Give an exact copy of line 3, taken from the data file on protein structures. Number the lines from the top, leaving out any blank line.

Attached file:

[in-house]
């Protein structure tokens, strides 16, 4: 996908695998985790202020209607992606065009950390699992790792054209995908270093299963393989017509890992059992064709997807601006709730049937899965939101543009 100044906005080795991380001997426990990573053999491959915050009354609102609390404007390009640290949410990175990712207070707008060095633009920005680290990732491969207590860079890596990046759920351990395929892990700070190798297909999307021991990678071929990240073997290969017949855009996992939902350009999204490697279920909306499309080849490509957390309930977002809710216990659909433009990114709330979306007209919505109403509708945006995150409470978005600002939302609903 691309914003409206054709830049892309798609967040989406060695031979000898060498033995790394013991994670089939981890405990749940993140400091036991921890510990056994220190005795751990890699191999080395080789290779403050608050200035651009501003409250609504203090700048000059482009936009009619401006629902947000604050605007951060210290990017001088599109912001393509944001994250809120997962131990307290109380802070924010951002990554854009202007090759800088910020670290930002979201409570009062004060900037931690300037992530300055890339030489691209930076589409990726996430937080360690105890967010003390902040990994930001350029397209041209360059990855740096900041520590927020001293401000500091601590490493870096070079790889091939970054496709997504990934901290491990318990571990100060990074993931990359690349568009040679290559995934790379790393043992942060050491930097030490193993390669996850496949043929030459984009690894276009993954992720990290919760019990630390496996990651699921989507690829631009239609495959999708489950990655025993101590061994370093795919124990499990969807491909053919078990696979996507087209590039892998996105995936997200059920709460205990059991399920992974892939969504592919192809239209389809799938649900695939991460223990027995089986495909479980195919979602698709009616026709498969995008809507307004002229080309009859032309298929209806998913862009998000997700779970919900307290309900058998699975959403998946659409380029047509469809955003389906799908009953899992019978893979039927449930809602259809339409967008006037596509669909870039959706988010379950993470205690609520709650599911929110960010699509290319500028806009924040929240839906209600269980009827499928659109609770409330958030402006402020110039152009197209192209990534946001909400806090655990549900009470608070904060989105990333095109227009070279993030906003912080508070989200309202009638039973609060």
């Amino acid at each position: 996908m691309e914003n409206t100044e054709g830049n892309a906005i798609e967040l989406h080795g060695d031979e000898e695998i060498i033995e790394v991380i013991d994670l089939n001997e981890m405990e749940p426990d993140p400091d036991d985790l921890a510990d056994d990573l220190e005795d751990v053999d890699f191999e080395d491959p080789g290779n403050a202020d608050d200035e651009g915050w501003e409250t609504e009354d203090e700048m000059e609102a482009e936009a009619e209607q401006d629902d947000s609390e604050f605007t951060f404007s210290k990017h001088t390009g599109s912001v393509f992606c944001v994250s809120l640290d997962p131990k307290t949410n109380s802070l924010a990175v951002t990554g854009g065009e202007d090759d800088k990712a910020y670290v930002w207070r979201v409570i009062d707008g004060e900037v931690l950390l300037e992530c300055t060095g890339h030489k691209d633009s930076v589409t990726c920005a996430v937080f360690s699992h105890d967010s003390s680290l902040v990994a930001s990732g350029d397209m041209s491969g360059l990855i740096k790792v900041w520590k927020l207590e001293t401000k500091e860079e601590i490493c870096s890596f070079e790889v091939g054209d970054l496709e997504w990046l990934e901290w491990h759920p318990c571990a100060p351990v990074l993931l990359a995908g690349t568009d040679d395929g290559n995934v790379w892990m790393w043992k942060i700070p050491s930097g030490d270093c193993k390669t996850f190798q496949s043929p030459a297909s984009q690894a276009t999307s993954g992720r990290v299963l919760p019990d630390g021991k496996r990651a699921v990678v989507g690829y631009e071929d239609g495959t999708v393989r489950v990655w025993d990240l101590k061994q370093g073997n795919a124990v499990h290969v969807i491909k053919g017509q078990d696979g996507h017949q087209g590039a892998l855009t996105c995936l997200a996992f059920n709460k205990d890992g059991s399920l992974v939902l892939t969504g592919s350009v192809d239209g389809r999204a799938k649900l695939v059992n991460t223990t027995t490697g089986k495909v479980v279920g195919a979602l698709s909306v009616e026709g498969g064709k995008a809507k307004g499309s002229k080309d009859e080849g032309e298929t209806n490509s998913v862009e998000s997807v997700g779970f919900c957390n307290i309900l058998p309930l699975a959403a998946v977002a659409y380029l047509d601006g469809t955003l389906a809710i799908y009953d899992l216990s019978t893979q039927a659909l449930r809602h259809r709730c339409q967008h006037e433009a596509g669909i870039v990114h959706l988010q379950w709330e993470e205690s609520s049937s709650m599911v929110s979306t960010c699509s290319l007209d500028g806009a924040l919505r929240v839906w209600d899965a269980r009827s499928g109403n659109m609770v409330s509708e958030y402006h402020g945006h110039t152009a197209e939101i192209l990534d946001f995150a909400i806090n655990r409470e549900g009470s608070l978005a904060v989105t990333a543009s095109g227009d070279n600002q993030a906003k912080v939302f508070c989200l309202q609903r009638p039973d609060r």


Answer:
């Amino acid at each position: 996908m691309e914003n409206t100044e054709g830049n892309a906005i798609e967040l989406h080795g060695d031979e000898e695998i060498i033995e790394v991380i013991d994670l089939n001997e981890m405990e749940p426990d993140p400091d036991d985790l921890a510990d056994d990573l220190e005795d751990v053999d890699f191999e080395d491959p080789g290779n403050a202020d608050d200035e651009g915050w501003e409250t609504e009354d203090e700048m000059e609102a482009e936009a009619e209607q401006d629902d947000s609390e604050f605007t951060f404007s210290k990017h001088t390009g599109s912001v393509f992606c944001v994250s809120l640290d997962p131990k307290t949410n109380s802070l924010a990175v951002t990554g854009g065009e202007d090759d800088k990712a910020y670290v930002w207070r979201v409570i009062d707008g004060e900037v931690l950390l300037e992530c300055t060095g890339h030489k691209d633009s930076v589409t990726c920005a996430v937080f360690s699992h105890d967010s003390s680290l902040v990994a930001s990732g350029d397209m041209s491969g360059l990855i740096k790792v900041w520590k927020l207590e001293t401000k500091e860079e601590i490493c870096s890596f070079e790889v091939g054209d970054l496709e997504w990046l990934e901290w491990h759920p318990c571990a100060p351990v990074l993931l990359a995908g690349t568009d040679d395929g290559n995934v790379w892990m790393w043992k942060i700070p050491s930097g030490d270093c193993k390669t996850f190798q496949s043929p030459a297909s984009q690894a276009t999307s993954g992720r990290v299963l919760p019990d630390g021991k496996r990651a699921v990678v989507g690829y631009e071929d239609g495959t999708v393989r489950v990655w025993d990240l101590k061994q370093g073997n795919a124990v499990h290969v969807i491909k053919g017509q078990d696979g996507h017949q087209g590039a892998l855009t996105c995936l997200a996992f059920n709460k205990d890992g059991s399920l992974v939902l892939t969504g592919s350009v192809d239209g389809r999204a799938k649900l695939v059992n991460t223990t027995t490697g089986k495909v479980v279920g195919a979602l698709s909306v009616e026709g498969g064709k995008a809507k307004g499309s002229k080309d009859e080849g032309e298929t209806n490509s998913v862009e998000s997807v997700g779970f919900c957390n307290i309900l058998p309930l699975a959403a998946v977002a659409y380029l047509d601006g469809t955003l389906a809710i799908y009953d899992l216990s019978t893979q039927a659909l449930r809602h259809r709730c339409q967008h006037e433009a596509g669909i870039v990114h959706l988010q379950w709330e993470e205690s609520s049937s709650m599911v929110s979306t960010c699509s290319l007209d500028g806009a924040l919505r929240v839906w209600d899965a269980r009827s499928g109403n659109m609770v409330s509708e958030y402006h402020g945006h110039t152009a197209e939101i192209l990534d946001f995150a909400i806090n655990r409470e549900g009470s608070l978005a904060v989105t990333a543009s095109g227009d070279n600002q993030a906003k912080v939302f508070c989200l309202q609903r009638p039973d609060r």